Prioritisation of security of energy supply includes efforts to boost domestic oil and gas exploration and production and diversification of oil and gas supply sources.

Since 2015 Turkey has diversified its heavy natural gas import dependence on Russia by increasing gas imports from Iran and Azerbaijan – through the TANAP pipeline – and liquefied natural gas (LNG) imports. It now has two floating storage and regasification units – to receive LNG imports and regasify them – and expects another this year. It has also increased its underground gas storage, allowing it to increase LNG import capacity.

The country’s strategy to reduce dependence on natural gas imports is meeting with some success. Its highest-ever imports were close to 54 billion cubic metres (bcm) in 2017. By 2019 these were reduced to 47bcm, covering 25 per cent of Turkey’s energy needs in comparison to close to a third in 2015. The target is to bring this down further, to about 20 per cent by 2023.

Black Sea gas discovery

In August 2020 the country announced the discovery of the Sakarya gas-field, in deep water about 170km off its coast in the Black Sea, estimated to have 405bcm gas reserves.

This is expected to diminish the country’s natural gas import dependence, particularly as it could meet up to 30 per cent of its annual gas demand. Turkey is planning to commence production in 2023, but many consider this very ambitious. It will give Turkey bargaining power in the renewal of its natural gas import contracts. About a third of these contracts will be up for renewal this year, with most others by 2025.

Turkey has quite low gas prices. In 2019 the price of gas to households was about $8/mmbtu (per about 1000 cubic feet) and to industry close to $3,5/mmbtu. So far in 2021, the average price of Russian gas imports is less than $5/mmbtu.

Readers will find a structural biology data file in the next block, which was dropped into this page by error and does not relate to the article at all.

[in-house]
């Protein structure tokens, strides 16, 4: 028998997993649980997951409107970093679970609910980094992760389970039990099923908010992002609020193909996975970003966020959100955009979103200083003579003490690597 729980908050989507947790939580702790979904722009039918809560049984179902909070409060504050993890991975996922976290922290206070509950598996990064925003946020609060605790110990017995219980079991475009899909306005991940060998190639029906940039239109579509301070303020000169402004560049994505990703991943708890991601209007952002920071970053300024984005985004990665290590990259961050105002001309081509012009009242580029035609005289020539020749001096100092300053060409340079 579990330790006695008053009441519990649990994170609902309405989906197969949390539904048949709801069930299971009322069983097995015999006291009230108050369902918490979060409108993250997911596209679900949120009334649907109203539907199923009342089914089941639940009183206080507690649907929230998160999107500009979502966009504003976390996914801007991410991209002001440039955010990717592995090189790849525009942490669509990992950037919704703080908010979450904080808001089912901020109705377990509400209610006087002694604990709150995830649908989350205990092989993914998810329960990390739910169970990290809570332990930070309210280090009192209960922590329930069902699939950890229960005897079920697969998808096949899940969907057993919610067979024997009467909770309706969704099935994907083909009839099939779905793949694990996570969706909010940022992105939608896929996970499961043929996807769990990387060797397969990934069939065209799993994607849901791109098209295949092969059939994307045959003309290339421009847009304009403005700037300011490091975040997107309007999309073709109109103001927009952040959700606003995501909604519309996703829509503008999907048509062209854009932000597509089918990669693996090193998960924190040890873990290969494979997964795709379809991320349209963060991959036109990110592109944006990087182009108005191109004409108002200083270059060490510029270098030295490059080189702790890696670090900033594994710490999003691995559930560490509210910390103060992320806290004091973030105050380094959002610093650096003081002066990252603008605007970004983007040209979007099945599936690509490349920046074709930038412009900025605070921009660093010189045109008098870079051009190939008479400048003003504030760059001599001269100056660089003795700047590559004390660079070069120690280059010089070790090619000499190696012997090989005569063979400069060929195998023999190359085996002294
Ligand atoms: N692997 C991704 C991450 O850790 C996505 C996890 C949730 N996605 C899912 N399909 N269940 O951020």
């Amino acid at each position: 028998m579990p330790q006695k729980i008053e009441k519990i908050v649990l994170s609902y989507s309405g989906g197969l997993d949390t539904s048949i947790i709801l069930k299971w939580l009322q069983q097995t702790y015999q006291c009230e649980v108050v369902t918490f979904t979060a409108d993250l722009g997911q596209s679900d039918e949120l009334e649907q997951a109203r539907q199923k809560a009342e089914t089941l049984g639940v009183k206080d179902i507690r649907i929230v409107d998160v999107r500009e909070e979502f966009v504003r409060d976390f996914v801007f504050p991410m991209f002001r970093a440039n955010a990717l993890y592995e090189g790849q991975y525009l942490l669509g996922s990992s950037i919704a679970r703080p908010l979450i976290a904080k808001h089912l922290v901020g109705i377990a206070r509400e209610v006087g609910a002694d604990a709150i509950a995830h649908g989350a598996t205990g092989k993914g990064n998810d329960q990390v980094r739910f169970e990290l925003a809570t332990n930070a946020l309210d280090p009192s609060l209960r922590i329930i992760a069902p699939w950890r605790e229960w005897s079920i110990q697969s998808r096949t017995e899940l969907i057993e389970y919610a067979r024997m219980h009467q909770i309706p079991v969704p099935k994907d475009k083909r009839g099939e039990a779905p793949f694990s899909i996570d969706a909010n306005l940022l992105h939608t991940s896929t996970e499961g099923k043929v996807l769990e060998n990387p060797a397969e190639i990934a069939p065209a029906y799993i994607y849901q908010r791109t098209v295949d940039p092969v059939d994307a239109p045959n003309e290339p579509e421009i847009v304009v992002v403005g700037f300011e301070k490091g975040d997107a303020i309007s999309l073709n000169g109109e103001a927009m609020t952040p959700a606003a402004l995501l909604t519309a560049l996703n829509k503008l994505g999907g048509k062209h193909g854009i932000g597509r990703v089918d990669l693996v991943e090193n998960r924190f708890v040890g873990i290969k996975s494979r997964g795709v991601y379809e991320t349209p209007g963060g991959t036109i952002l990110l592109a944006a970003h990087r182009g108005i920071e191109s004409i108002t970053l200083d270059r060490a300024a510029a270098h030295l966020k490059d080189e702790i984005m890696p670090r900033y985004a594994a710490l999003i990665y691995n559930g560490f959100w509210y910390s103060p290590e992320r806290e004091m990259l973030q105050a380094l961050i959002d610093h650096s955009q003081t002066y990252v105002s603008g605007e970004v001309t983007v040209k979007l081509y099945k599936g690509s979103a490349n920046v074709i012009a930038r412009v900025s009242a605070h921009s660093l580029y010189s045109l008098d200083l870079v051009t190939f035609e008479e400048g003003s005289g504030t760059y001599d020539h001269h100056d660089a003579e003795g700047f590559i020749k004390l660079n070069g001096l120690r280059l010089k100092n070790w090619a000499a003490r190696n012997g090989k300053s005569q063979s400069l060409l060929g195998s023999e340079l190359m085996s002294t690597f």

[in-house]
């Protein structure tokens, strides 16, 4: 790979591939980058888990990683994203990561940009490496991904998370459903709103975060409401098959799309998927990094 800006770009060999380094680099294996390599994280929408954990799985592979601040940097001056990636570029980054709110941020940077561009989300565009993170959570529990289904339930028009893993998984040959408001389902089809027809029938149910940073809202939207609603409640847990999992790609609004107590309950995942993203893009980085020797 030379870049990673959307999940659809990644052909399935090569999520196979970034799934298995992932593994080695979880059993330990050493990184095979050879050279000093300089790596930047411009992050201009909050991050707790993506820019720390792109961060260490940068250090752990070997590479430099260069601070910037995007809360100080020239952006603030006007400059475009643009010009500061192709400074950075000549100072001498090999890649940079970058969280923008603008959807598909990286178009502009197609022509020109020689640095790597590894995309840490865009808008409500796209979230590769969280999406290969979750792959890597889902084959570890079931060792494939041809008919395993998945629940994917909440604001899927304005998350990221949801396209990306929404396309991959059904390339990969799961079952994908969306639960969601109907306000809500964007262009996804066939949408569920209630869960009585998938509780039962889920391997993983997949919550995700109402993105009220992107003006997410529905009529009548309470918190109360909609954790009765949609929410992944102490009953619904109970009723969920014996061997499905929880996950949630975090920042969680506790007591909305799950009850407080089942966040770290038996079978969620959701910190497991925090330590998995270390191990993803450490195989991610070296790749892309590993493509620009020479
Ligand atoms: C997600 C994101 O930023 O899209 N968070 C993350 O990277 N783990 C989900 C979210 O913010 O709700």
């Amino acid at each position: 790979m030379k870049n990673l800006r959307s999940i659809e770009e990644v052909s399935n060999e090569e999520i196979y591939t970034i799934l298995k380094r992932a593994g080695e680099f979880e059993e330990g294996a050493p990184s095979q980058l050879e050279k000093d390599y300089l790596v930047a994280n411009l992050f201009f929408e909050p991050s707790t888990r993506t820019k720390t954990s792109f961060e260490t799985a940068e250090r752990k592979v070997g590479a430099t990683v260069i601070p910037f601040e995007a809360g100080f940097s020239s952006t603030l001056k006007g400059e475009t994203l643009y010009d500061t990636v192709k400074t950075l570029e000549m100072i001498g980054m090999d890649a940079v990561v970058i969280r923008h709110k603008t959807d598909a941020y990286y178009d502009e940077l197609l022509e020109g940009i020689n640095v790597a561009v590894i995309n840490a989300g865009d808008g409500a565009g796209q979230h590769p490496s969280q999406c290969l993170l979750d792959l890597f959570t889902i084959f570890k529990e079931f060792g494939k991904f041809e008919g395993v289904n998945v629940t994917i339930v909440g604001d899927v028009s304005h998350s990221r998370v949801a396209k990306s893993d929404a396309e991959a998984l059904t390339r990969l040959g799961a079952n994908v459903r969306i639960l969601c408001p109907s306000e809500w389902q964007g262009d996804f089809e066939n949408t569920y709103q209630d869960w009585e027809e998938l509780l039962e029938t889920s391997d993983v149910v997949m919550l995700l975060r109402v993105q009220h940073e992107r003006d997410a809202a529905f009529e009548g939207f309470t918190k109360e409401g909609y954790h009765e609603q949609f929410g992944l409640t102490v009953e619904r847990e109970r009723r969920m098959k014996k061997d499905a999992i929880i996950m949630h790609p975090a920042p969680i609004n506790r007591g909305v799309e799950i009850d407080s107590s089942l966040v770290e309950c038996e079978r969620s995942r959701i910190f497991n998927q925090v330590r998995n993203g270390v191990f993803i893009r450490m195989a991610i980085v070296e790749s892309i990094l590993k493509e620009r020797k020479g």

What does this all mean?

Turkey is managing to contain growth of its energy demand and actually has reduced gas imports through increased domestic energy production, particularly through hydro, coal, lignite, solar, wind, and soon nuclear, in power generation.

Natural gas import prices are quite low and Turkey expects to keep these low in the longer-term through the forthcoming renegotiation of expiring gas-import contracts.

Its future energy and natural gas needs are well covered and at competitive prices. Any gas imports will have to beat these low prices if they are to gain any inroads into the Turkish energy market.

This gives credence to the view that Turkey’s aggressive actions in the East Med over the last few years are not energy-driven, particularly as the areas it claims to be part of its continental shelf have low probability of gas presence. The drivers behind these actions are geopolitical – pursuit of maritime control and hegemony in the East Med.

Hopefully the statement by the European Council this week will be seen as an encouragement for Turkey to refrain from unilateral actions in the East Med, something that has also been reinforced by recent US statements. Let’s hope that progress at the Cyprus problem discussions in April – however tentative – provide further encouragement.

Recent statements by US Secretary of State Antony Blinken and President Joe Biden have made it clear that the US is keen to contribute to and see stability in the region. The US is likely to take a dim view if the confrontations of 2020 are repeated.


Dr Charles Ellinas is senior fellow at the Global Energy Centre of the Atlantic Council @CharlesEllinas